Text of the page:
Here's the sixth book in the beloved and hilarious Alvin Ho chapter book series, which has been compared to Diary of a Wimpy Kid and is perfect for both beginning and reluctant readers. Alvin, an Asian American second grader who's afraid of everything, is taking his fears to a whole new level-or should we say, continent. On a trip to introduce brand-new baby Ho to relatives in China, Alvin's anxiety is at fever pitch. First there's the harrowing 16-hour plane ride; then there's a whole slew of cultural differences to contend with: eating lunch food for breakfast, kung fu lessons, and acupuncture treatment (yikes!). Not to mention the crowds that make it easy for a small boy to get lost. From Lenore Look and New York Times bestselling illustrator LeUyen Pham comes a drop-dead-funny and touching series with a truly unforgettable character. "Shares with Diary of a Wimpy Kid the humor that stems from trying to manipulate the world." -Newsday "Alvin's a winner." -New York PostShow more
Mitchell really doesn't want to go camping with the other kids at the Zigzag Afternoon Center. Sleeping in the woods with creepy crawly things, coyotes, and bears? Yikes! But his best friend Habib is going, and it's Mitchell's birthday that weekend. He's just got to find a way to be brave, and scare the bears away! As the fifth book in the Zigzag Kids series-which also includes Number One Kid, Big Whopper, Flying Feet, and Star Time-Bears Beware continues to delight readers with award-winning author Patricia Reilly Giff's quirky, lovable group of kids, capturing all the excitement and surprises of new friends and after-school fun.Show more
The New York Post praised Twerp as “reminiscent of The Perks of Being a Wallflower.” Finding the Worm is a sequel that stands on its own--an unforgettable coming-of-age story about life, loss, and friendship. Perfect for fans of The Sandlot and readers who love books by Jennifer L. Holm, Andrew Clements, and Rebecca Stead. It’s not a test unless you can fail. . . . Trouble always seems to find thirteen-year-old Julian Twerski. First it was a bullying incident, and now he’s been accused of vandalizing a painting. The principal doesn’t want to suspend him again, so instead, he asks Julian to write a 200-word essay on good citizenship. Julian writes 200 no’s instead, and so begins an epic struggle between Julian and his principal. Being falsely accused is bad enough, but outside of school, Julian’s dealing with even bigger issues. His friend Quentin has been really sick. How can life be fair when the nicest guy in your group has cancer? Julian’s faith and friendships are put to the test . . . and the stakes have never been higher. Praise for Twerp: A Bank Street Best Book of the Year A Junior Library Guild Selection A Summer Top Ten Kids’ Indie Next List Pick “Reminiscent of The Perks of Being a Wallflower. . . . You don’t have to be a twerp to read this book.” —New York Post “A vivid, absorbing story about one boy’s misadventure, heartache, and hope for himself.” —Rebecca Stead, Newbery Medal–winning author of When You Reach Me “[Fans of] Jeff Kinney’s Diary of a Wimpy Kid who have matured beyond the scope and gravity of that series will find a kindred spirit in Julian.” —School Library Journal “Reminiscent of movies like The Sandlot. . . . Well-written and funny.” —The Advocate “Alternately poignant and comical. . . . A thought-provoking exploration of bullying, personal integrity and self-acceptance.” —Kirkus Reviews “Funny, poignant, and an effective commentary on bullying and its consequences.” —The Horn Book MagazineShow more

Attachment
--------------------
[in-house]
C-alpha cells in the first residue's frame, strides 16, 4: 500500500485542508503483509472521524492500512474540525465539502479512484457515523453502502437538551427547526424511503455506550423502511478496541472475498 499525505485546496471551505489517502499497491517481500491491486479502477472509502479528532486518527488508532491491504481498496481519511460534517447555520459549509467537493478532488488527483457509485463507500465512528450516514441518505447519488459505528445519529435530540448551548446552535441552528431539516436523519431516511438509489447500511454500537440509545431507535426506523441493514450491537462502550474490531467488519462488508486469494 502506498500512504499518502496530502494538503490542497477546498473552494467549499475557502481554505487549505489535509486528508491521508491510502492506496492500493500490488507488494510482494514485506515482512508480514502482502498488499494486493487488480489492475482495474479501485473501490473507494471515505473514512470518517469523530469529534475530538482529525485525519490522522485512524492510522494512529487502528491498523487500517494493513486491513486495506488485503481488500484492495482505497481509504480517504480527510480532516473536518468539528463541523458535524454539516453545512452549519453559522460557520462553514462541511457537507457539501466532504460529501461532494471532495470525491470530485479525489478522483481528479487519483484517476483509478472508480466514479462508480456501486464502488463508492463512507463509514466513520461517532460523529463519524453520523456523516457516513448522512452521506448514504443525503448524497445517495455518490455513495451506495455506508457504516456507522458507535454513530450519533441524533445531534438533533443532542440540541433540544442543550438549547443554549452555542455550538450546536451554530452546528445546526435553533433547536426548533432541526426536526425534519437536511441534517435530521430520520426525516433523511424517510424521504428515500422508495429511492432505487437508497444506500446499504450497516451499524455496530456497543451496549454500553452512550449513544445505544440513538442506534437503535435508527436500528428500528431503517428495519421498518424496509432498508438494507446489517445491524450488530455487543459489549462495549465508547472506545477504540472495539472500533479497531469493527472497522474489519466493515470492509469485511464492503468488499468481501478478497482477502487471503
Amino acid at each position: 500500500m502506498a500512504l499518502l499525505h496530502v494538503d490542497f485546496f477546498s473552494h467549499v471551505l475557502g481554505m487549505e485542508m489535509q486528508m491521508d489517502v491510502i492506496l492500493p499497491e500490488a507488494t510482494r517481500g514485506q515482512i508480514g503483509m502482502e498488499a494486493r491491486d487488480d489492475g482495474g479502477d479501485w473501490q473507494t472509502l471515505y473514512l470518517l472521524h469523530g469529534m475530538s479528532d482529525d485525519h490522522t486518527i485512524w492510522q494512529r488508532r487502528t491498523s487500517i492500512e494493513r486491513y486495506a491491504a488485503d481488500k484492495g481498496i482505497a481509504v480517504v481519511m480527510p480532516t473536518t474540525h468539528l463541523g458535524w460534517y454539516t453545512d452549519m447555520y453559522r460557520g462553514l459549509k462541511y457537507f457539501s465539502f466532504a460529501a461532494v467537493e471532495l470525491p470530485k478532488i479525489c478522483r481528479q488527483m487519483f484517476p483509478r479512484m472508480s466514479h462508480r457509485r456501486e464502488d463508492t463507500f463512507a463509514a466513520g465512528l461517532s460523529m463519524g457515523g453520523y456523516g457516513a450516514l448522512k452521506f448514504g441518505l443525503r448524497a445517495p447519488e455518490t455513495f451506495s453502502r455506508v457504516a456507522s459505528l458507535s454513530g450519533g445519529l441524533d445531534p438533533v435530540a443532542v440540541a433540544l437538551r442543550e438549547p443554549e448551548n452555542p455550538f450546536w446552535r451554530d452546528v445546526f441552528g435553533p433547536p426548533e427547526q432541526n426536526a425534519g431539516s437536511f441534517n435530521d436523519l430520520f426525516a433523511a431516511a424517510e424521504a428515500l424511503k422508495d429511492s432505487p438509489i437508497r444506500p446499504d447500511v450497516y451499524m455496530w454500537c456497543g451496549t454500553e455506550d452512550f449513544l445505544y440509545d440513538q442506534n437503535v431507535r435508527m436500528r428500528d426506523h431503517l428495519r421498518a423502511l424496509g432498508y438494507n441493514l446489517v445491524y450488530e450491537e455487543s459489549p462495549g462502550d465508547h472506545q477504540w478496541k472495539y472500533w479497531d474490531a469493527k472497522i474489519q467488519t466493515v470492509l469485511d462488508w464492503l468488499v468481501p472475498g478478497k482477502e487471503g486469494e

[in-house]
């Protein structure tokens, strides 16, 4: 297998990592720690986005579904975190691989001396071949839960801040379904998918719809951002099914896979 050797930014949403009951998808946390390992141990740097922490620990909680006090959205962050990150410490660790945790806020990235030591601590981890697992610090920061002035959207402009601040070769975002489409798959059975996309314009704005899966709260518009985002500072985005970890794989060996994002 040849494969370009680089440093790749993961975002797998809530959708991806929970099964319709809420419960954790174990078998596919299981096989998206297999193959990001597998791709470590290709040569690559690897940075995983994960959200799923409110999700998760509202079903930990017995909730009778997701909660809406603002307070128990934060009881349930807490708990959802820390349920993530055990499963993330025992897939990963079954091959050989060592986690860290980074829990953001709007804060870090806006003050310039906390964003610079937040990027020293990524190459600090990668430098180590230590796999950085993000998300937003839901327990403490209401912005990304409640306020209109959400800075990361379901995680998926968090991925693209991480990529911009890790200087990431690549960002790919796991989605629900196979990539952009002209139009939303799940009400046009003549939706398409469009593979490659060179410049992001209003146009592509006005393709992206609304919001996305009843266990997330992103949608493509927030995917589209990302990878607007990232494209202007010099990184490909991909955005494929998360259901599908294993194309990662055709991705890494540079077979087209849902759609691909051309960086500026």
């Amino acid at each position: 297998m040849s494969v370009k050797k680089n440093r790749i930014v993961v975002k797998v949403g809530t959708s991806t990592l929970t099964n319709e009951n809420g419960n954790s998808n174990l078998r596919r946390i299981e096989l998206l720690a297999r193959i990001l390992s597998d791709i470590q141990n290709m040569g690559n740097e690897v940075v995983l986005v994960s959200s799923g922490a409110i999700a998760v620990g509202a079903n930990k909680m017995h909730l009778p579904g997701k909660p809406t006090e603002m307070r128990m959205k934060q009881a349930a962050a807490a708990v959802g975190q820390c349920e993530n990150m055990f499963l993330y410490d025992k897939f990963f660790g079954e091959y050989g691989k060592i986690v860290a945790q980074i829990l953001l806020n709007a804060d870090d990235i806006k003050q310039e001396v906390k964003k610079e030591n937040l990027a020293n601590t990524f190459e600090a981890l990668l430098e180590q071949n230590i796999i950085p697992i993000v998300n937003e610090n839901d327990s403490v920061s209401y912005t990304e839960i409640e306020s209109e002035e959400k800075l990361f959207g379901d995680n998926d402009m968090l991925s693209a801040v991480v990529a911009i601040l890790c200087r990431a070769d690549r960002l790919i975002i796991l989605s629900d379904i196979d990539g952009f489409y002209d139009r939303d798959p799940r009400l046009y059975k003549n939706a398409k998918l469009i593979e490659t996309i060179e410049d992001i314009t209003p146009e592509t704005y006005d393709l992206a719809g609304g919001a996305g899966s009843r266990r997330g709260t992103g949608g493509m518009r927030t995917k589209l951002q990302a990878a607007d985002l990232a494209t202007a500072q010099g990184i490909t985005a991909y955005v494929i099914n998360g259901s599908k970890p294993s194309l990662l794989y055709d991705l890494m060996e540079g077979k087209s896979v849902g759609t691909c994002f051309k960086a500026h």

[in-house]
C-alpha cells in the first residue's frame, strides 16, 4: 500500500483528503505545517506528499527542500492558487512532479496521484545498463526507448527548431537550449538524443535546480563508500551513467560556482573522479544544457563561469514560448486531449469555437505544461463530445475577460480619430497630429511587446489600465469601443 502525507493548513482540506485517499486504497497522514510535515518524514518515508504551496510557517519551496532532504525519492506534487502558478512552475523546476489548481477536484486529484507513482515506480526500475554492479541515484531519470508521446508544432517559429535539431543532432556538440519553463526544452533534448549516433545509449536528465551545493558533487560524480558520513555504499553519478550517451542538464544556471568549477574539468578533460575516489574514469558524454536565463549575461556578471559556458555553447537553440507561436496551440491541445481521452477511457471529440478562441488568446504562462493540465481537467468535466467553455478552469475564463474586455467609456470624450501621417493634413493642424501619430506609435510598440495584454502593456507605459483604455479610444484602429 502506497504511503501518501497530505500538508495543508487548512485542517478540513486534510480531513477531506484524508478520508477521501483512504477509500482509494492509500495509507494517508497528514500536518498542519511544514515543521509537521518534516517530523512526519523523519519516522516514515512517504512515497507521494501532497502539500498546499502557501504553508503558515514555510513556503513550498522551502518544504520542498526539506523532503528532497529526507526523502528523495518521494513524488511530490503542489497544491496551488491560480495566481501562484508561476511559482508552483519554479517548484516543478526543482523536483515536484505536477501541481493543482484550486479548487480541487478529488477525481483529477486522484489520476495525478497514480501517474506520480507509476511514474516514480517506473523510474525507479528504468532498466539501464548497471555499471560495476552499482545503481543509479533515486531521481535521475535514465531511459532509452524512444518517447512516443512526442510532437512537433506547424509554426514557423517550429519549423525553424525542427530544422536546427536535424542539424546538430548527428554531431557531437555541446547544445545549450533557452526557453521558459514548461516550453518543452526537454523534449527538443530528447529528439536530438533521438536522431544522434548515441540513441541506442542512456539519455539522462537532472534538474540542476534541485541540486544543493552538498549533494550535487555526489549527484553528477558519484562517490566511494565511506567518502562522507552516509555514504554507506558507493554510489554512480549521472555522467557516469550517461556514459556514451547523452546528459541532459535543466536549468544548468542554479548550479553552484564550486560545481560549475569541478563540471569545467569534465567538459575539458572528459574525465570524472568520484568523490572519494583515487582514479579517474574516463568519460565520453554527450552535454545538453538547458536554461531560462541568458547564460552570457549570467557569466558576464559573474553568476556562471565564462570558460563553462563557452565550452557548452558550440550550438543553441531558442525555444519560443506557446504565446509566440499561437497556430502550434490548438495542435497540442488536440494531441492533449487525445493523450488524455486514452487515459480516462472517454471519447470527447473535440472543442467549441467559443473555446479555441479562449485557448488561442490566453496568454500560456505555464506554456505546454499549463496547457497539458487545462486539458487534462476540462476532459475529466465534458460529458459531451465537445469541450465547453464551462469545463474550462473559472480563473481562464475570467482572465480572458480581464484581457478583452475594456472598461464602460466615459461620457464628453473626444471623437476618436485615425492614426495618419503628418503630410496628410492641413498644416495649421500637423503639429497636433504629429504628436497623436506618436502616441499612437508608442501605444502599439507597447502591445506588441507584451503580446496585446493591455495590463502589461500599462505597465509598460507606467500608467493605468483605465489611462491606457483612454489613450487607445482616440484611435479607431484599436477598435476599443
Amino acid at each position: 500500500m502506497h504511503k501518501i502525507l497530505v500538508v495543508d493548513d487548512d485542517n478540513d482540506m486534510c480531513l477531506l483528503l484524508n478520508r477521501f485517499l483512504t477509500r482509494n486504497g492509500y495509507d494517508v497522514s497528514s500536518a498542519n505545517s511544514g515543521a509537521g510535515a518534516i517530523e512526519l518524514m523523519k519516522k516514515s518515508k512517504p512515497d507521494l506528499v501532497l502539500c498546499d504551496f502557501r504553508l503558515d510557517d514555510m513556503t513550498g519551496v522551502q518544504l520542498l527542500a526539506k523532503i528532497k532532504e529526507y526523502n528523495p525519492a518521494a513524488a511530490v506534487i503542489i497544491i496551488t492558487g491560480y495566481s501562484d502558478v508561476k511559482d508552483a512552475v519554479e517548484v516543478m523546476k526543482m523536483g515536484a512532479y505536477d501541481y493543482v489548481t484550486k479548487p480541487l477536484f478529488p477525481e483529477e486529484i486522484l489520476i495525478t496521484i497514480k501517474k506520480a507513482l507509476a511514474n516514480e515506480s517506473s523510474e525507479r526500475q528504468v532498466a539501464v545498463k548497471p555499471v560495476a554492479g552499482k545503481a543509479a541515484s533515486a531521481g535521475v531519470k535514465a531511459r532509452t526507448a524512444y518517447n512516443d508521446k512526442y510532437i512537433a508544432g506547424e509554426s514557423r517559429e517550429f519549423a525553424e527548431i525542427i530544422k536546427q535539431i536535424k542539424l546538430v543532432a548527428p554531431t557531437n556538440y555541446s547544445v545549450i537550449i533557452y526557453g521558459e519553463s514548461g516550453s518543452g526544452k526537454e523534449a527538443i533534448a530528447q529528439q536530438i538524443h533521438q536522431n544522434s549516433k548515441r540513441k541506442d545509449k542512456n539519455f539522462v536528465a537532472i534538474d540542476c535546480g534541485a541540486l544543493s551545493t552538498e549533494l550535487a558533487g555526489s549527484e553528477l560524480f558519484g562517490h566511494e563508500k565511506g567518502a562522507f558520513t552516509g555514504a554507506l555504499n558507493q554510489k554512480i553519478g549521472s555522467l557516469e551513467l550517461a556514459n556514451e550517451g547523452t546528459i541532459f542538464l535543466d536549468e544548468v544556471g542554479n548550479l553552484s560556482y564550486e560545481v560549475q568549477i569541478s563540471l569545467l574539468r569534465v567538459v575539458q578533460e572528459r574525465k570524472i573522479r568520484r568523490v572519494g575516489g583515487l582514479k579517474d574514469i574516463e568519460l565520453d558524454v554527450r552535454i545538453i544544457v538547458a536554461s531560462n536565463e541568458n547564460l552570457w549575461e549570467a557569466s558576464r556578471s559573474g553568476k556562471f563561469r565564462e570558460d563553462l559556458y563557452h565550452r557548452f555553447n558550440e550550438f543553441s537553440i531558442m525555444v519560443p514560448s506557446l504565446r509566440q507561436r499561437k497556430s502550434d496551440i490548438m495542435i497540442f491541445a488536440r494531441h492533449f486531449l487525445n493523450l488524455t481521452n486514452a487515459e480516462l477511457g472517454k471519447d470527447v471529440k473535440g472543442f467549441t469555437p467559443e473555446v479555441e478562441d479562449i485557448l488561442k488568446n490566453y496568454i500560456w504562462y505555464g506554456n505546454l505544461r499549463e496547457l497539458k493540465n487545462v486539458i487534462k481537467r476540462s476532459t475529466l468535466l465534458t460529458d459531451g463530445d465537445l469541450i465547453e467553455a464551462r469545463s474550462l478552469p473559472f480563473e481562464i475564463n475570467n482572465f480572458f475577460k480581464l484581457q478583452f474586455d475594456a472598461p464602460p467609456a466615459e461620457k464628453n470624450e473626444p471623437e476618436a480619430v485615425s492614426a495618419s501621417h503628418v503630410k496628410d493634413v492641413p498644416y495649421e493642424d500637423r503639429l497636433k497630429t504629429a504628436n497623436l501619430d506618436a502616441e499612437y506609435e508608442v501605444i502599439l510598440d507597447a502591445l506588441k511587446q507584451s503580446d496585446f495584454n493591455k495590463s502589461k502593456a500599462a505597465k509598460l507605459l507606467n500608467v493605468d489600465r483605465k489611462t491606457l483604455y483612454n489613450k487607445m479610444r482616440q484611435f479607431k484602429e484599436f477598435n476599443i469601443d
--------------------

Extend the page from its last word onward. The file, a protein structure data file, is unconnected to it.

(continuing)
When Charlie hears that special buzz in his head, he knows it means one thing: an idea for a new invention. But Charlie's ideas tend to backfire-such as the flying feet that don't really fly. If only Charlie could make his inventions work, people might think he's as special as his older brother, Larry. Then the Zigzag afternoon center organizes a Come as a Character Day, and Charlie gets his chance to shine.Show more
Number One Kid. That's what Mitchell McCabe's favorite T-shirt says. He'd like to be Number One at the Zigzag Afternoon Center, where there are lots of fun activities to choose from: swimming, nature walks, field trips, art, even homework help. But Mitchell is worried. What if he's the only kid who doesn't get a prize on Prize Day? Luckily, Mitchell realizes he's a winner at something terrific.Show more
You over there - come a little closer. Closer still; there's no need to be shy. We have tales of terrors beyond your wildest nightmares; stories of monsters, madness, the dark and the dangerous. The dead have voices, and we need to be heard. Settle down, sit tight. We're going to be here all night.Show more